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Math Help - Perfect Integers

  1. #1
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    Perfect Integers

    An integer n is called perfect if it equals the sum of all its divisors d 1<d<n
    Let a be a positive integer. Prove that if 2^a -1 is prime, the n= 2^(a-1) (2^a - 1) is perfect.
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    Quote Originally Posted by teramaries View Post
    An integer n is called perfect if it equals the sum of all its divisors d 1<d<n
    Let a be a positive integer. Prove that if 2^a -1 is prime, the n= 2^(a-1) (2^a - 1) is perfect.
    The smallest perfect number is a product of three integers. n obviously has two, but the third is 1, so you can try

    2^{a-1} \cdot (2^a - 1) \cdot 1= 2^{a-1} + (2^a - 1) + 1

    and solve for a. Substitute the number into 2^{a -1} and see if it's prime, and see if n is perfect.
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  3. #3
    MHF Contributor chiph588@'s Avatar
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    Quote Originally Posted by teramaries View Post
    An integer n is called perfect if it equals the sum of all its divisors d 1<d<n
    Let a be a positive integer. Prove that if 2^a -1 is prime, the n= 2^(a-1) (2^a - 1) is perfect.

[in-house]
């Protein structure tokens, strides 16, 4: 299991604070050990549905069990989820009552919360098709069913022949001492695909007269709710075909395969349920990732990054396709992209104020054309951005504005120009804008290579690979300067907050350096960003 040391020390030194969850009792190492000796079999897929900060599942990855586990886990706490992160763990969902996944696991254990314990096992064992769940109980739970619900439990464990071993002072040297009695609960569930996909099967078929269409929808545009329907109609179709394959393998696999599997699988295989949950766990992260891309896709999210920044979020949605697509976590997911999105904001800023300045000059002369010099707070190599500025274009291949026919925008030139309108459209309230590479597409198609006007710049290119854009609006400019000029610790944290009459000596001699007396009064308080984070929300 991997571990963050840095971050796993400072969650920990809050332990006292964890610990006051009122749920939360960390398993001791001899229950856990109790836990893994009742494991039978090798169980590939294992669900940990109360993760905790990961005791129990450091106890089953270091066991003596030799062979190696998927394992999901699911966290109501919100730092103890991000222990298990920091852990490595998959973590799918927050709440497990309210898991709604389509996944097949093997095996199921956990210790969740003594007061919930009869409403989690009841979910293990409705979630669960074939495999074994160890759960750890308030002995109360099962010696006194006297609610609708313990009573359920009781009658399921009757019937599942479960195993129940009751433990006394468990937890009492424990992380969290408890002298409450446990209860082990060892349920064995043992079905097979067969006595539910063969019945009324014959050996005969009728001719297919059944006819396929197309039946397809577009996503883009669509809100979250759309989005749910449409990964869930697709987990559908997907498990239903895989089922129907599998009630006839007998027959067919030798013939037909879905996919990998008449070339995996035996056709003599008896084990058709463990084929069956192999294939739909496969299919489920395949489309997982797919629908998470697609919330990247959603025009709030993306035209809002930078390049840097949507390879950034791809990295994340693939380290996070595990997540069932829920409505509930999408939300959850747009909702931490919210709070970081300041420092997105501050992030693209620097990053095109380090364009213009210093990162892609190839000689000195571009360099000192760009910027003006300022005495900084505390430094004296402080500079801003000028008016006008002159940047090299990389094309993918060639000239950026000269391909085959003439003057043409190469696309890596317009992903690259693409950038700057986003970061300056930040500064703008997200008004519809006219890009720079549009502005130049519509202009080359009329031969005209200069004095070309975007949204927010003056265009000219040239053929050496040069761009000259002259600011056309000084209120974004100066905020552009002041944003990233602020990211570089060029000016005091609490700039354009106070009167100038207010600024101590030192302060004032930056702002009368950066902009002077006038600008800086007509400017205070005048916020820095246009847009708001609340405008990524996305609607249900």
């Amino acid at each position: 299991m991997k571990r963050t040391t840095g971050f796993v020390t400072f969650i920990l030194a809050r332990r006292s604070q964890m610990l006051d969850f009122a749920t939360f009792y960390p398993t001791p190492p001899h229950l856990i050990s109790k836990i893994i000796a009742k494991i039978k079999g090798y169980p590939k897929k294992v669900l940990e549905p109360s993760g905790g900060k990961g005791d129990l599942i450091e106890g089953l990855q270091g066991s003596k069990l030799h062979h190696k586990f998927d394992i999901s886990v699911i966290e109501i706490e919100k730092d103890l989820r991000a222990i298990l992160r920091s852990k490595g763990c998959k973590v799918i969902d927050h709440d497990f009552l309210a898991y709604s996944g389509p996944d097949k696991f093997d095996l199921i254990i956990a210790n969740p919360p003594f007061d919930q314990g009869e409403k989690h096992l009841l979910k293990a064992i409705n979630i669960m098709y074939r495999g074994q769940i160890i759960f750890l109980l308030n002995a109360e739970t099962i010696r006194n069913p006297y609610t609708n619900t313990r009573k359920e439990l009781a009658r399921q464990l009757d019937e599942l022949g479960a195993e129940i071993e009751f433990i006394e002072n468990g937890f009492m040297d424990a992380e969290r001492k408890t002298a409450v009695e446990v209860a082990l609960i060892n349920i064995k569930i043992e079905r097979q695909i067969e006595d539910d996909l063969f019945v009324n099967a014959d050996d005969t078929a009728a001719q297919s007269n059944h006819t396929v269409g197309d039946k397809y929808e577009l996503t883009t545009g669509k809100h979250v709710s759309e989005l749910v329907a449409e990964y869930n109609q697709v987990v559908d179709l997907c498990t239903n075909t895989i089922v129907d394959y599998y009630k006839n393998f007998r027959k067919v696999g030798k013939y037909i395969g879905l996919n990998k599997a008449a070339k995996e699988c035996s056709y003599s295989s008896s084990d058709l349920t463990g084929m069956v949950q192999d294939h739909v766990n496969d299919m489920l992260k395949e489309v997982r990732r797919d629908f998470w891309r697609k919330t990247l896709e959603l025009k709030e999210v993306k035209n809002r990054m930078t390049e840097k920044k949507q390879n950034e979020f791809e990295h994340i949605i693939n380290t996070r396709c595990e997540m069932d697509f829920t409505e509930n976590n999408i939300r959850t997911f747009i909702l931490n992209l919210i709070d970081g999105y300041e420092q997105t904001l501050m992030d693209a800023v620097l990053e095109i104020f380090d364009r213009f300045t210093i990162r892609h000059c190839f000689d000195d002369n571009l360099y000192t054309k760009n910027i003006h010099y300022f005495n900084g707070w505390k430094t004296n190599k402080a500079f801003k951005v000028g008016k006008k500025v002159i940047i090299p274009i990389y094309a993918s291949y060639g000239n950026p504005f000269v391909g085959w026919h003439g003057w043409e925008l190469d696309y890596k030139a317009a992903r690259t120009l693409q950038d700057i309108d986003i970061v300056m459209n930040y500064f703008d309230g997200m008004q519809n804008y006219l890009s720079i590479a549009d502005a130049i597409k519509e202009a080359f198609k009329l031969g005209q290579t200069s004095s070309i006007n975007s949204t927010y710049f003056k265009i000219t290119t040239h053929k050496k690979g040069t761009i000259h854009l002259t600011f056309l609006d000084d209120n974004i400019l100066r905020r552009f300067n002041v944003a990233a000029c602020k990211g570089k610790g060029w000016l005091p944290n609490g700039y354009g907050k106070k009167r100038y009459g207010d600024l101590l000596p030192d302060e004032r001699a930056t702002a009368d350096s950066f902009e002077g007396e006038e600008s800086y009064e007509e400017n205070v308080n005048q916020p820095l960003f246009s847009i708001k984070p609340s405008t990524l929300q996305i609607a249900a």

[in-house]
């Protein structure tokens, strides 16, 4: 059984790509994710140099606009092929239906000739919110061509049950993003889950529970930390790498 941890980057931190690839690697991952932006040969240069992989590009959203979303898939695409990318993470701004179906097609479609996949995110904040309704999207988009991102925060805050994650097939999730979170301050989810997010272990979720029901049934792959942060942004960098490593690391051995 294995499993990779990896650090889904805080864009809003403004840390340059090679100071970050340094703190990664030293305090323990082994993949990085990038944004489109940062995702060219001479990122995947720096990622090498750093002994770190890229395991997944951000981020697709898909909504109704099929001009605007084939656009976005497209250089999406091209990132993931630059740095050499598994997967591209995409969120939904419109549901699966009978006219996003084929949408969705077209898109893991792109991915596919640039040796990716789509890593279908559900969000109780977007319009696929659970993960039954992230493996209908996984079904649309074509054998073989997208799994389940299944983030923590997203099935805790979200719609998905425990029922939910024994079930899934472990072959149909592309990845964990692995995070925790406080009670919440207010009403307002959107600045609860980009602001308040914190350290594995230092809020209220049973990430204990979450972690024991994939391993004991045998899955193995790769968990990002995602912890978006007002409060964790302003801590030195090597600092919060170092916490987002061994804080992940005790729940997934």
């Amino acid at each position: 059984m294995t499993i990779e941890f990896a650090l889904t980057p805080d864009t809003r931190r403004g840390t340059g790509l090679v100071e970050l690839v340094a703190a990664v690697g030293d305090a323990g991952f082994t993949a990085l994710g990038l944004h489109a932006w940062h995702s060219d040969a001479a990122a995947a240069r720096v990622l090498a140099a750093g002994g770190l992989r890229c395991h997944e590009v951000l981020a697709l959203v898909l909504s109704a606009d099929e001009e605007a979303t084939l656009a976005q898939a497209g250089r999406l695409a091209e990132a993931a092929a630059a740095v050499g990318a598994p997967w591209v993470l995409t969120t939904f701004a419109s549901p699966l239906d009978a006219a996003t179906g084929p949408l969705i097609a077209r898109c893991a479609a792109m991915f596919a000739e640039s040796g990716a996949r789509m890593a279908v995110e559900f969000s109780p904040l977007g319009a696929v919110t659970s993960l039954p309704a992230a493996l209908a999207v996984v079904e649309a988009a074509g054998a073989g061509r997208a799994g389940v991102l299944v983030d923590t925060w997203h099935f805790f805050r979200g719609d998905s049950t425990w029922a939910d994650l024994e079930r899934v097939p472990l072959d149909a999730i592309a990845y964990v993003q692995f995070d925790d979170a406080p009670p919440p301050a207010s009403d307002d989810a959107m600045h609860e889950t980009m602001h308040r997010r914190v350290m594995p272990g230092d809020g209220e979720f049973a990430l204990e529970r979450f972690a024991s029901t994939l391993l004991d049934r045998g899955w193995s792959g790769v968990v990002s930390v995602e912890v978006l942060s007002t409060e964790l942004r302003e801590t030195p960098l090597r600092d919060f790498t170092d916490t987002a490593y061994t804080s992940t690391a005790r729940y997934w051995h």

All factors of  n are  \{2^i,\; 2^i\cdot(2^a-1) | 0\leq i<a\}

    So  \sigma(n)=\sum_{d\mid n} d = \sum_{i=0}^{a-1} (2^i+2^i\cdot(2^a-1)) = \sum_{i=0}^{a-1} 2^{i+a} = 2^a\sum_{i=0}^{a-1} 2^i = 2^a\cdot(2^a-1) = 2n , where the last sum is just a geometric sum.
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    Quote Originally Posted by chiph588@ View Post
    All factors of  n are  \{2^i,\; 2^i\cdot(2^a-1) | 0\leq i<a\}
    I have mistaken the vertical bar as a divisor. It took me a while before I realized that it's  \{2^i,\; 2^i\cdot(2^a-1): 0\leq i<a\}
    I did not know what \sigma (n) meant until I read up on the Mersenne prime and Euclid's proof.

    My book has devoted only one chapter on number theory, and I was expected to this proof without much instruction. I am glad you showed the proof.

    I am an engineering student. I learn pure math on my own. Could you recommend me a book on number theory that's easy for my independent study.
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    MHF Contributor chiph588@'s Avatar
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    MHF Contributor Also sprach Zarathustra's Avatar
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    Let p=2^k-1 a prime number.

    Let n=2^{k-1}p.

    gcd(2^{k-1},p)=1

    Now we compute \sigma(n).

    \sigma(n)=\sigma(2^{k-1}p)=\sigma(2^{k-1})\sigma(p)=(2^k-1)(p+1)=(2^k-1)2^k=2n


    An exercise:

    Prove the opposite way.
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  7. #7
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    Quote Originally Posted by Also sprach Zarathustra View Post
    Let p=2^k-1 a prime number.

    Let n=2^{k-1}p.

    gcd(2^{k-1},p)=1

    Now we compute \sigma(n).

    \sigma(n)=\sigma(2^{k-1}p)=\sigma(2^{k-1})\sigma(p)=(2^k-1)(p+1)=(2^k-1)2^k=2n
    Beautiful proof.

    An exercise:

    Prove the opposite way.
    That's a good idea. Euler did it.
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  8. #8
    MHF Contributor Also sprach Zarathustra's Avatar
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    Indeed.
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